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Rebuilding cities after the catastrophe of war and destruction

How does conservation factor into rebuild and repair after war and conflict? Researchers at BCU analyse 'reconstruction era' cities and how those decisions shape cities 70 years later.

Rebuilding cities after the catastrophe of war and destruction project

Researchers 

Research background 

Today’s cities have been substantially reshaped during the post-war period, and even those not bombed jumped on the replanning bandwagon.  New infrastructure such as ring roads, new architectural forms and materials, and new land uses such as shopping centres all emerged from this short period.  70 years later we are also beginning to assess whether any of these merit retention and conservation and recently the research has been questioning how such decisions are made. 

Research aims 

The research sought to explain the nature and extent of destruction and the processes and products of replanning and rebuilding that have shaped today’s urban areas.  

Research methods

The research has involved identifying, and content analysis of, the post-war reconstruction plans (about 250 of which are known), supported by detailed archival research in the National Archives at Kew, and regional and local archives. This has identified was the ideal reconstruction was; and what processes – and even individuals – reshaped those ideas into what was actually built.  Surveys of individual cities have identified the scale and nature of the rebuilding, and its impact on area function and character.  Some interviews with surviving individuals, ranging from architects to those who lived through the destruction and reconstruction, have provided added evidence of process and impact.

Results 

The research has revealed an unexpectedly high number of reconstruction plans, and emphasised that – contrary to the impression given in the planning history literature – the majority of these were produced by the local authorities themselves, rather than the well-known, eminent and expensive consultants.  Nevertheless, some of the consultants’ plans remain embedded in local consciousness (Thomas Sharp’s plan for Chichester, for example).

 The nature and timing of what was created were shaped by factors ranging from the lack of building materials and central government funding to the influence of local politics and even powerful individual decision-makers.  The “reconstruction-era” infrastructure, in particular, still shapes cities 70 years later, although in a very few cases (e.g. Birmingham) this expensive investment has already been superseded.

Some of these buildings were innovative and designed by significant architects. In other circumstances, they may be worthy of preservation.  But their architectural style is often unpopular with the public and decision-makers and few are conserved; the same is true for the wider reconstruction areas.  Only in 2019 for example, after much controversy, was Plymouth city centre, the most iconic of the rebuilt central areas, designated as a conservation area.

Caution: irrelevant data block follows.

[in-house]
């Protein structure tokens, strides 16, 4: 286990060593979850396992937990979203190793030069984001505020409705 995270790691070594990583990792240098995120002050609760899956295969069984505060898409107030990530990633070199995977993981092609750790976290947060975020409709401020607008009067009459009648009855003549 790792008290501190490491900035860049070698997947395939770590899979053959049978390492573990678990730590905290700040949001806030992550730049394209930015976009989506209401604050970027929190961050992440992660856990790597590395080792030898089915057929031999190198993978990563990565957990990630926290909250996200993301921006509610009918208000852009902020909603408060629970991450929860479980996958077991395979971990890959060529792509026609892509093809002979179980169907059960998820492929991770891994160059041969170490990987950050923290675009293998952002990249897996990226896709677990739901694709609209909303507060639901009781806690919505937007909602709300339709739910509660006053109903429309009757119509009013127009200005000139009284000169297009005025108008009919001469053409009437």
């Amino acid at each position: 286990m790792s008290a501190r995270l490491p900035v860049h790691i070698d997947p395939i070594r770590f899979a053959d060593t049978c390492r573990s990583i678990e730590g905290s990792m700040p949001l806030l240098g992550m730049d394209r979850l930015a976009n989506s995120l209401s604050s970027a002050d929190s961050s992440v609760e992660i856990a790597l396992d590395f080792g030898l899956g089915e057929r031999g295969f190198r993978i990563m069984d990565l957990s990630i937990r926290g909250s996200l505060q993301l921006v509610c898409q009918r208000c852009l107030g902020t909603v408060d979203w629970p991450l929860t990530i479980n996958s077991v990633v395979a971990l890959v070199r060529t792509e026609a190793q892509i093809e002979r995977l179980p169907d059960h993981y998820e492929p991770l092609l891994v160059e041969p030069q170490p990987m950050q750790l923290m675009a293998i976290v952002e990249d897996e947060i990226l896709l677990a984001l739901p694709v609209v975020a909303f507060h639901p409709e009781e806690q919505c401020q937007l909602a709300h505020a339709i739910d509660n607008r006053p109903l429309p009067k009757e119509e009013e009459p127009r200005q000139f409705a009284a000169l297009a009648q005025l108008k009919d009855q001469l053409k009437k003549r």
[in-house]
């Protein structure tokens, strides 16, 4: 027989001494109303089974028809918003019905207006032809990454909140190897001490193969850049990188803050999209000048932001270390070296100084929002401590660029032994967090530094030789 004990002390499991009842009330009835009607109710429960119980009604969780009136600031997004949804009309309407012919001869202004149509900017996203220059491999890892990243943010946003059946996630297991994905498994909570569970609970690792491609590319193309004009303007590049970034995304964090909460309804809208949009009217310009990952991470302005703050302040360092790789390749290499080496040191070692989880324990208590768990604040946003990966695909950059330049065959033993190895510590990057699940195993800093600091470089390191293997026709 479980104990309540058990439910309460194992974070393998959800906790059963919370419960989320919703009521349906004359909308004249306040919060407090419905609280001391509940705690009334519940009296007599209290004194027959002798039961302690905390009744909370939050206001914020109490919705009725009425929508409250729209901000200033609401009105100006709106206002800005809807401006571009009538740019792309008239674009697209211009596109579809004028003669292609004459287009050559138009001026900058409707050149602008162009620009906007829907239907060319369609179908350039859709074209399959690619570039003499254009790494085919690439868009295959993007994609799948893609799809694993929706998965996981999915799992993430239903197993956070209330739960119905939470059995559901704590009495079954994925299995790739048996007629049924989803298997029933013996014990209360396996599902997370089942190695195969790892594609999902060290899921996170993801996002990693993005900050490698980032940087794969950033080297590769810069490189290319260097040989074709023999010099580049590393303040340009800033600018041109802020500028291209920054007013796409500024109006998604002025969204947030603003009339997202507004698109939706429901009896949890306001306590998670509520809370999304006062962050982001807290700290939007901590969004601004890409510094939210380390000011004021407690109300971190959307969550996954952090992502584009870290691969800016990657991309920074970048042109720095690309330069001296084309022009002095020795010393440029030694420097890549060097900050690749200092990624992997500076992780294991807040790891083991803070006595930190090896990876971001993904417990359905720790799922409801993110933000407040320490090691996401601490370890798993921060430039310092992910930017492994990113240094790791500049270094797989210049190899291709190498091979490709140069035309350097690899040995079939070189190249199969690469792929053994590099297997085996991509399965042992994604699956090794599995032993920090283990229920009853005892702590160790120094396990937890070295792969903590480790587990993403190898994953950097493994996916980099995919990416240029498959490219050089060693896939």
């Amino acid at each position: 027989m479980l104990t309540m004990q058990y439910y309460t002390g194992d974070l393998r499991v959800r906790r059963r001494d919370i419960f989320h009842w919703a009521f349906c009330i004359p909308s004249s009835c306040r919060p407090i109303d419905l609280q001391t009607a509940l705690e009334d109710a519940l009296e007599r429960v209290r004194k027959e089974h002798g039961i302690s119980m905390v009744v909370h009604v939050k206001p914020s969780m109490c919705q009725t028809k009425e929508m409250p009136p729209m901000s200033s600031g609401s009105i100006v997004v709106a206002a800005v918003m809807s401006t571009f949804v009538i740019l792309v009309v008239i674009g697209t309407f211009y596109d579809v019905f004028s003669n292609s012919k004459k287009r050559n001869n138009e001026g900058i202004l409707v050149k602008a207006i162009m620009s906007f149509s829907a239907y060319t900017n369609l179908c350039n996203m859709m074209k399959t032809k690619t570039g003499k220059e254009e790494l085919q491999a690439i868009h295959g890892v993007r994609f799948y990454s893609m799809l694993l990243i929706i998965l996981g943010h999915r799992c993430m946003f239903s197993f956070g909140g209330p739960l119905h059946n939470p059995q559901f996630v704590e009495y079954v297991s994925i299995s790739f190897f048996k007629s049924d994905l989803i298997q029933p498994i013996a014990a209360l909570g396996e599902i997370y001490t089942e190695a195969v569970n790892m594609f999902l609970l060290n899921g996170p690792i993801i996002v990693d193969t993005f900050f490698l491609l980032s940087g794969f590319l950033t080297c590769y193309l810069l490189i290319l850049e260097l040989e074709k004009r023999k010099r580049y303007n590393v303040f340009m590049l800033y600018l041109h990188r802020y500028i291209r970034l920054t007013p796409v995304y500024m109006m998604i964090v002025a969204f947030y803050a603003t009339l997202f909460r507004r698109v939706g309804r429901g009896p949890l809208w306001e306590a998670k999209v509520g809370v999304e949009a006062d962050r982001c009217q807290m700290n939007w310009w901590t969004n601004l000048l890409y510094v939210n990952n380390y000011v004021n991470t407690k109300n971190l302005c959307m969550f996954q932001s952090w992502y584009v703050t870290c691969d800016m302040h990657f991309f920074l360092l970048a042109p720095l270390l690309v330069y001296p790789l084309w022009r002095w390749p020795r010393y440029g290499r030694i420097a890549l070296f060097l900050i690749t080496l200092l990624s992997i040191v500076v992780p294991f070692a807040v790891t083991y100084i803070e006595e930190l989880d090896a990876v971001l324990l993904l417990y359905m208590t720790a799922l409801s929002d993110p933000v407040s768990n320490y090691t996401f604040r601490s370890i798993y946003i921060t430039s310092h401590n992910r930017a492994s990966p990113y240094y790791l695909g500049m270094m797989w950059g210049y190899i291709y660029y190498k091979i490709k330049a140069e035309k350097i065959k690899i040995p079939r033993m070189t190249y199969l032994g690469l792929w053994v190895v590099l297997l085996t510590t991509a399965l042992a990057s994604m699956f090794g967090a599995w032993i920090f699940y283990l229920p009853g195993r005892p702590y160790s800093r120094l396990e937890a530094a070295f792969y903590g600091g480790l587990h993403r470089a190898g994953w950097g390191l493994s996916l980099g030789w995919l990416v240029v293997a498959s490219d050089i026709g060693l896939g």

Outputs 

The research has produced a number of academic chapters and papers focusing on individual towns and cities, and several comparative papers.  Provocative short pieces on the conservation-worthiness of buildings and areas of this period have been published by organisations such as the Institute of Historic Building Conservation and Royal Town Planning Institute. A public lecture for Gresham College (London) is available on youtube and has generated over 15,000 views (https://www.youtube.com/watch?v=0q6mWmg2b1Q).  Peter has advised several documentary production companies and appeared (briefly) on a Channel 4 documentary on reconstruction in London.

Key publications
  • Adams, D. and Larkham, P.J. (2019) The Everyday Experiences of Reconstruction and Regeneration: From Vision to Reality in Birmingham and Coventry Routledge, Abingdon
  • Larkham, P.J. (2019) ‘Bombing and rebuilding’, Context (Institute of Historic Building Conservation) no. 160 pp. 23-26
  • Larkham, P.J. and Adams, D. (2018) ‘Originality and authenticity in the post-war reconstruction of Britain’, in Bold, J., Larkham, P.J. and Pickard, R. (eds) Authentic reconstruction: authenticity, architecture and the built heritage, Bloomsbury, London
  • Larkham, P.J. (2018) ‘Coventry: a model of modernist reconstruction’, in Fischer, K.F. and Altrock, U.  (eds) Windows upon planning history  Routledge, Abingdon
  • Larkham, P.J. (2018) ‘Planning in Britain during and immediately after the Second World war: planners, processes and plans’, Storia Urbana no. 158 pp. 35-59 (theme issue: ‘Britain at war: damages, debates, reconstruction during and after the Second World War’)
  • Larkham, P.J. (2016) ‘Replanning post-war Birmingham: process, product and longevity’, Architectura vol. 46 pp. 2-26 (theme issue on European postwar reconstruction)
  • Pendlebury, J., Erten, E. and Larkham, P.J. (eds) (2014) Alternative visions of post-war reconstruction: creating the modern townscape Routledge, London
  • Larkham, P.J. (2013) ‘Visions for a new Birmingham’, in Larkham, P.J. (ed.) Bournville Village Trust When we build again  Routledge, Abingdon
  •  Clapson, M. and Larkham, P.J. (eds) (2013) The Blitz and its legacy: wartime destruction to post-war reconstruction Ashgate, Farnham